Abstract:

Internet of Things (IoT) is an emerging technology that has drawn a lot of attention in recent years. Things in IoT can take a wide variety of forms, from simple RFIDs attached to merchandises, smart thermostats installed in the classrooms, implantable medical devices on the patients, to video cameras on top of light poles, and automobiles with built-in sensors. The explosive deployment of IoTs has pushed the boundary of the cyber-world to be tightly intertwined with our physical world. The IoT enables the exchange of information in a variety of application scenarios, each having unique characteristics and requiring unique performance guarantees, and together they bring potentially tremendous benefits to us- home automation, environmental monitoring, health and lifestyle, smart cities, just to name a few.

Some significant risks go along with the potential benefits of the IoT. As we add devices to our cloths, bodies, homes, and environments, more personal information will be collected. Some information is deeply sensitive. As devices are more closely connected with our physical world and some are capable of taking actions, data security and device security become critically important. Last year, IoT devices have also been exploited to launch the largest DDoS attack in history to disrupt the Internet services.

A secure and trustworthy IoT is not an easy task. It demands multiple lines of defense from different layers to thwart attacks from both the physical world and cyberspace. It also requires the integration of security and privacy mechanisms into computing and networking functions. In this talk, I will introduce the network architecture and unique characteristics of IoT systems. I will then focus on unique security and privacy challenges in the IoT. Many of the security and privacy problems are very challenging and call for interdisciplinary expertise from a number of technical domains.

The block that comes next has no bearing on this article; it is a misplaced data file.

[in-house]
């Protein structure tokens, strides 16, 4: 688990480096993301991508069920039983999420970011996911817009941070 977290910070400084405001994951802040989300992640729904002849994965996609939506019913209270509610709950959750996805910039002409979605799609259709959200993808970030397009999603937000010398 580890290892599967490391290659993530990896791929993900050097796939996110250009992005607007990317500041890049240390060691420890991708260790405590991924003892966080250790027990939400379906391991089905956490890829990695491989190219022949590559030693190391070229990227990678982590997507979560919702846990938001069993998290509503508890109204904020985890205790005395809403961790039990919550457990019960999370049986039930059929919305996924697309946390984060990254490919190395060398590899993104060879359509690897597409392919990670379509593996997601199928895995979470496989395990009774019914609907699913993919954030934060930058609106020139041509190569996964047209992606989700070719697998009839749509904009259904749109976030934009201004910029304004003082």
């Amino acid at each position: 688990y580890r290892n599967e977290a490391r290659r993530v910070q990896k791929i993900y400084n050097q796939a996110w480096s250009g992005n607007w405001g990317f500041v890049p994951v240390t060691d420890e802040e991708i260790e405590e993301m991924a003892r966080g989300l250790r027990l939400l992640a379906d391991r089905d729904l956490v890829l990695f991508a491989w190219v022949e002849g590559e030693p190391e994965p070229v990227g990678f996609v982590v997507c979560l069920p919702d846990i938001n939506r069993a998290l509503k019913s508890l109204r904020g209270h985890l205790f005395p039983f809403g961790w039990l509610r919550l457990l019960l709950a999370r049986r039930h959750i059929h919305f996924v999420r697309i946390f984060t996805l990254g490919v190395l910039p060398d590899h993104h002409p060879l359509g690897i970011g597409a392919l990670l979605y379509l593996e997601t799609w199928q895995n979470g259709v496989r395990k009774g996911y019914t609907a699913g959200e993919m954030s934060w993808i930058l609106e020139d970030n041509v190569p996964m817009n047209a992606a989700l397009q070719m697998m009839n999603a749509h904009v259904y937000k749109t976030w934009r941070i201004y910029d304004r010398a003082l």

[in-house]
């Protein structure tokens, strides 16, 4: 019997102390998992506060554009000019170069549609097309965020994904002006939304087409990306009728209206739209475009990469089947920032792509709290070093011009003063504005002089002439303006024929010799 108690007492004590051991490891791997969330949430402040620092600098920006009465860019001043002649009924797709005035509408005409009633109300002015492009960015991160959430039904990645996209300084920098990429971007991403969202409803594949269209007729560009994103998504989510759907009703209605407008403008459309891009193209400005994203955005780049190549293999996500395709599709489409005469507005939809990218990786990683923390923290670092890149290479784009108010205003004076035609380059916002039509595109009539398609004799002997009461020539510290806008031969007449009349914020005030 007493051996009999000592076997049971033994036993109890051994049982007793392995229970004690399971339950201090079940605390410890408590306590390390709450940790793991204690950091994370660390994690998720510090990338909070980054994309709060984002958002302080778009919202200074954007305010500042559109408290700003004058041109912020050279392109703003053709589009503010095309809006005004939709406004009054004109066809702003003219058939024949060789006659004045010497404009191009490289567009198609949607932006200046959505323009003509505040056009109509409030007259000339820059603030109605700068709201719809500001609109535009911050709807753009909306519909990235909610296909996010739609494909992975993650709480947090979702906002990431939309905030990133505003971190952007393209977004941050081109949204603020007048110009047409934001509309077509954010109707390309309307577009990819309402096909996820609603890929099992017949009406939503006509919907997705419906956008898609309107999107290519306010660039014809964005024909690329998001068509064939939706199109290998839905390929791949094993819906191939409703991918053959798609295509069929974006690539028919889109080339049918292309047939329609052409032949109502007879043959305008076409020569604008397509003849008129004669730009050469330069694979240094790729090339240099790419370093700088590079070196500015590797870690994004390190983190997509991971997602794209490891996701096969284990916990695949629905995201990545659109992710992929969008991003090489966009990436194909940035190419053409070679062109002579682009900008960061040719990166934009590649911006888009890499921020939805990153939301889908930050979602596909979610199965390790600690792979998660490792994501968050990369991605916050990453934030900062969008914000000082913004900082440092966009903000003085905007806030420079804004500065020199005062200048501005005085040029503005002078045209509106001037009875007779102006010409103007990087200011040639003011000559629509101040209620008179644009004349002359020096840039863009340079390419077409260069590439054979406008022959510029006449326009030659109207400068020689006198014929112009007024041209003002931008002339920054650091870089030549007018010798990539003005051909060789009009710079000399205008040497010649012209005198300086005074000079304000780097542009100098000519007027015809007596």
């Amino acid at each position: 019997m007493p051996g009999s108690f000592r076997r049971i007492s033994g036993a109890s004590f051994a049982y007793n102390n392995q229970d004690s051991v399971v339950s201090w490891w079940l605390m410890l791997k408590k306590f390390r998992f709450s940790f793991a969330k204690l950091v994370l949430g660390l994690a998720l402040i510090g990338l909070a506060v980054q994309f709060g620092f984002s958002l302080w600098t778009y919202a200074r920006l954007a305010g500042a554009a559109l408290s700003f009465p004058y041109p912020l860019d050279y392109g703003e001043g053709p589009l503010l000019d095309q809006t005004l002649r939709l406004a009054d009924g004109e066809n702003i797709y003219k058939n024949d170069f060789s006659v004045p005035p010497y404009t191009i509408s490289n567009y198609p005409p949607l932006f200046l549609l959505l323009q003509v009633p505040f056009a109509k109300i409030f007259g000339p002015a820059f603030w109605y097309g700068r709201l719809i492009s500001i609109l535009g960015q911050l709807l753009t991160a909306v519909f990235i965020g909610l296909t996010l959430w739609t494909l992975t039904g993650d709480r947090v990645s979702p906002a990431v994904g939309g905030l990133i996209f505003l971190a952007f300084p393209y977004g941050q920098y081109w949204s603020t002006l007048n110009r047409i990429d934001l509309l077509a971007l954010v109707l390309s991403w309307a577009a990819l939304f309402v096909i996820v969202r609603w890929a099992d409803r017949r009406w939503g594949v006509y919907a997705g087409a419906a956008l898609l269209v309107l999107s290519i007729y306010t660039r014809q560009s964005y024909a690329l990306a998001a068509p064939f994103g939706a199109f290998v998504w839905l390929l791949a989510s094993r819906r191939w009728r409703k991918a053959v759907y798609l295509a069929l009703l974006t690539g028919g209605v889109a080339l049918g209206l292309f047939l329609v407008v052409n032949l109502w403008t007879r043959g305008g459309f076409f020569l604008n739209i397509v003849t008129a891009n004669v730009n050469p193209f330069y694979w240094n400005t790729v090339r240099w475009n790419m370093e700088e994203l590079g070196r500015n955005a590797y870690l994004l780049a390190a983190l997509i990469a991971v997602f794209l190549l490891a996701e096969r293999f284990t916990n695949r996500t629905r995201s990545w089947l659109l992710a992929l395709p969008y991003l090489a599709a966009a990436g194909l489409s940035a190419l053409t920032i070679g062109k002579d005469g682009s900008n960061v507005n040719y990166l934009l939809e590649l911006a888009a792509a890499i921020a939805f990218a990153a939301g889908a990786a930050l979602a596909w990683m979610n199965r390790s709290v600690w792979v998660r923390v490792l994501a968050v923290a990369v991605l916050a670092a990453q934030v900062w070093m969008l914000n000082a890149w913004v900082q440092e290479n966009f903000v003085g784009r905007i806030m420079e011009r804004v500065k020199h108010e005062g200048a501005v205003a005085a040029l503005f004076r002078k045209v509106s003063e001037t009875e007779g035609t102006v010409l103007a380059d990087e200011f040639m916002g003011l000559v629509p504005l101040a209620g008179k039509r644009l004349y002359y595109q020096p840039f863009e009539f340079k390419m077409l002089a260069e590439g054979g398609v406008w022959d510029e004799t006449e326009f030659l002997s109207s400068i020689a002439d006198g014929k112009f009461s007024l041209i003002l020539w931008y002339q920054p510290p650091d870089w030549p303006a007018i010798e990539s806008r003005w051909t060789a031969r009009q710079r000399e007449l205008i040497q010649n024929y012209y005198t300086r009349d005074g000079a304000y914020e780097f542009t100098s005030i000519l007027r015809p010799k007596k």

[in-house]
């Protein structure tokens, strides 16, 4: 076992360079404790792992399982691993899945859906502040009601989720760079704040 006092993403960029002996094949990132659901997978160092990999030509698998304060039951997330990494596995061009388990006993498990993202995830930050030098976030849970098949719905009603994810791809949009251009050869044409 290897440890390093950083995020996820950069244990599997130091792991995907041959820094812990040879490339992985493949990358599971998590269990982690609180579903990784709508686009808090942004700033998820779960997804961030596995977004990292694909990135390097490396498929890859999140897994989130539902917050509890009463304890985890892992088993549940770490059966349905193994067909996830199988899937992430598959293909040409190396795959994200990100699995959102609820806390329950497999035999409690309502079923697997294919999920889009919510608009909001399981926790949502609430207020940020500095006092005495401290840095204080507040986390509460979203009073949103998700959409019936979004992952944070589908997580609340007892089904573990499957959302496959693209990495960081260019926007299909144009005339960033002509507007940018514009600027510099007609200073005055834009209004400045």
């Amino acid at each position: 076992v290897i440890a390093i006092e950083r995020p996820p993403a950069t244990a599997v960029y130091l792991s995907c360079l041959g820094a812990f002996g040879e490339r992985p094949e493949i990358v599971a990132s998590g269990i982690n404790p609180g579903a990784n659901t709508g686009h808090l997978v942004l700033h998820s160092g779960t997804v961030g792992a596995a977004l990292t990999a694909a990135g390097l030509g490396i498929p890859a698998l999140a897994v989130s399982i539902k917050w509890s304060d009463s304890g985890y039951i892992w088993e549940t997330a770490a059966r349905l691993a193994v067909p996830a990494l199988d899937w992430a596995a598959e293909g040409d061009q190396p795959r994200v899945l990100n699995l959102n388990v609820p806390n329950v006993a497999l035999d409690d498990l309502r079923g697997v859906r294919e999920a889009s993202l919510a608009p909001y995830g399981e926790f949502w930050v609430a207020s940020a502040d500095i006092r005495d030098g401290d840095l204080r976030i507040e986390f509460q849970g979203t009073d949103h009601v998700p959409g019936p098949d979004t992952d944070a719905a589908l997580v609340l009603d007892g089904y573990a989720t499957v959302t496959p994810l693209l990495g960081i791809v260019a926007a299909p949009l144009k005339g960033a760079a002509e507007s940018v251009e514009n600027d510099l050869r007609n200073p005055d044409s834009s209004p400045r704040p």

Bio:

Wenjing Lou is a Professor of Computer Science at Virginia Tech and a Fellow of the IEEE. She holds a Ph.D. in Electrical and Computer Engineering from the University of Florida. Her research interests cover many topics in the cybersecurity field, with her current research interest focusing on privacy protection techniques in networked information systems and cross-layer security enhancement in wireless networks.

Prof. Lou is currently on the editorial boards of ACM/IEEE Transactions on Networking, IEEE Transactions on Mobile Computing, and Journal of Computer Security. She is the Steering Committee Chair of IEEE Conference on Communications and Network Security (IEEE CNS), which is a conference series in IEEE Communications Society (ComSoc) core conference portfolio and the only ComSoc conference focusing solely on cybersecurity.

Prof. Lou served as a program director at the US National Science Foundation (NSF) from August 2014 to August 2017. At NSF, her responsibilities included the Networking Technology and Systems (NeTS) program, a core program of the Computer and Network Systems (CNS) division within the Directorate for Computer & Information Science & Engineering (CISE), and the Secure and Trustworthy Cyberspace (SaTC) program, a cross-cutting security program led by CISE/CNS.